Development and Democracy confirms the robust relationship between levels of economic development and democracy, but suggests that globalization is a key variable in determining the tenuous nature of this relationship in the periphery of the world economy. It raises new questions about the role of social classes in democratization, and points to the importance of including the nature of the state as a factor in the study of democratization. A further important finding is that countries with mixed legal systems correlate less positively with democracy than do countries with more homogenous legal systems. Moreover, Development and Democracy shows conclusively that the way researchers design their studies has a major impact on their findings.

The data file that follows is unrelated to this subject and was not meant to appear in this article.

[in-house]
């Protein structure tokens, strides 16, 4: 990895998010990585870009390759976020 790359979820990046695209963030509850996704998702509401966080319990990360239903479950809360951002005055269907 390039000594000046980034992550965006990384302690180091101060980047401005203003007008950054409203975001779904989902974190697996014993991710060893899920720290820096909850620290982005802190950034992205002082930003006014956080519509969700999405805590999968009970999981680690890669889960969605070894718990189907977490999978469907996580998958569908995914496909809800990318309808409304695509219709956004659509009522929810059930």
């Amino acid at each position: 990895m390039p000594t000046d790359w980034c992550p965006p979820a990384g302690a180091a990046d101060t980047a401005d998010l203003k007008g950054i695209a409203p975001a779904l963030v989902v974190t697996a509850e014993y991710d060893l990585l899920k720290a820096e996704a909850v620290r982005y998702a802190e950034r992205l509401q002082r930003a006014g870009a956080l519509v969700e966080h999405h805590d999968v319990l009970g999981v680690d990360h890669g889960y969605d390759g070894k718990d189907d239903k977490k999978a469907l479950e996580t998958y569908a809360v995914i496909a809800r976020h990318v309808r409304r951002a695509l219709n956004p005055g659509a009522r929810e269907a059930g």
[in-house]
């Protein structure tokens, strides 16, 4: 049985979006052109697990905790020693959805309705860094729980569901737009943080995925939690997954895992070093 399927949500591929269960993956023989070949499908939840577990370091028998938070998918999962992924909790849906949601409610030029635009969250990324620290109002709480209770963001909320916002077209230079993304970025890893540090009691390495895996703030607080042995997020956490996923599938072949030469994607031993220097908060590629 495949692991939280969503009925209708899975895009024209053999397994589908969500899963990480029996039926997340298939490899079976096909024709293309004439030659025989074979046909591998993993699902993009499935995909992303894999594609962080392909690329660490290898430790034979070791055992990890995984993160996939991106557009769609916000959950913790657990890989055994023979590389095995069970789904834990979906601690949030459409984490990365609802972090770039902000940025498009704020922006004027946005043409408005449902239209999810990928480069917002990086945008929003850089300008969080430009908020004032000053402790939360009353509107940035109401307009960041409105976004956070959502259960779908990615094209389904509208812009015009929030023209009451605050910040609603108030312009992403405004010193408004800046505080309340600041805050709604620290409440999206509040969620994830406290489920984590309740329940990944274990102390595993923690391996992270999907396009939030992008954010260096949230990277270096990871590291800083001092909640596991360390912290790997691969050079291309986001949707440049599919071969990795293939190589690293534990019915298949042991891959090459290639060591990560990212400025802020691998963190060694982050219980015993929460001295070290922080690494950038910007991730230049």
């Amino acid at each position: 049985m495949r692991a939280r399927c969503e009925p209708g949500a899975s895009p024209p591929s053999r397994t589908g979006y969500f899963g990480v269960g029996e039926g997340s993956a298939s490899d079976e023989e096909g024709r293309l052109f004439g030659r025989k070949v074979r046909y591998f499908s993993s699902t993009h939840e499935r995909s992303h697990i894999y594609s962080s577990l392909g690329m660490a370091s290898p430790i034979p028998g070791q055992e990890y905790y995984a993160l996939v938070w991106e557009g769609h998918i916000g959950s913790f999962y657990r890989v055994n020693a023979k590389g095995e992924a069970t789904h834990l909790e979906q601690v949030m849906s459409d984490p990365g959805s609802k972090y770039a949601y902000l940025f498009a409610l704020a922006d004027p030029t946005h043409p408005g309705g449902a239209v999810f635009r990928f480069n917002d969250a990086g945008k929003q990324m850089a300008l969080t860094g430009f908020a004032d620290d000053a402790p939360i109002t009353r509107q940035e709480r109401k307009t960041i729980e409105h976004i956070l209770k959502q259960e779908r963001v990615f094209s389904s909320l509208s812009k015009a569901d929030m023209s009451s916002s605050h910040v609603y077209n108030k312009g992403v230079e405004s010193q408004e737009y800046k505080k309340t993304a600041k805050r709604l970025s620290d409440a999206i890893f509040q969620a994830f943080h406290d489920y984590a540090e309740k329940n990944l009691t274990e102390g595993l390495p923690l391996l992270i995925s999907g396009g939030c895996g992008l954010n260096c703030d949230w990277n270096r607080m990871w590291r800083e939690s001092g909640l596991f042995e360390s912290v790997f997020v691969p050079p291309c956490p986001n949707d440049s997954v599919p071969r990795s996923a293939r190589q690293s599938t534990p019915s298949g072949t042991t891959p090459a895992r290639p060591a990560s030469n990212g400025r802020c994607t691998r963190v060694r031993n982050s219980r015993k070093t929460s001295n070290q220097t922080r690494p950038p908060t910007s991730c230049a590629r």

'Refreshingly new stands on old established findings ... an interesting collection of review essays covering a wide range of theoretical, empirical and methodological debates and issues.' - Journal of International Development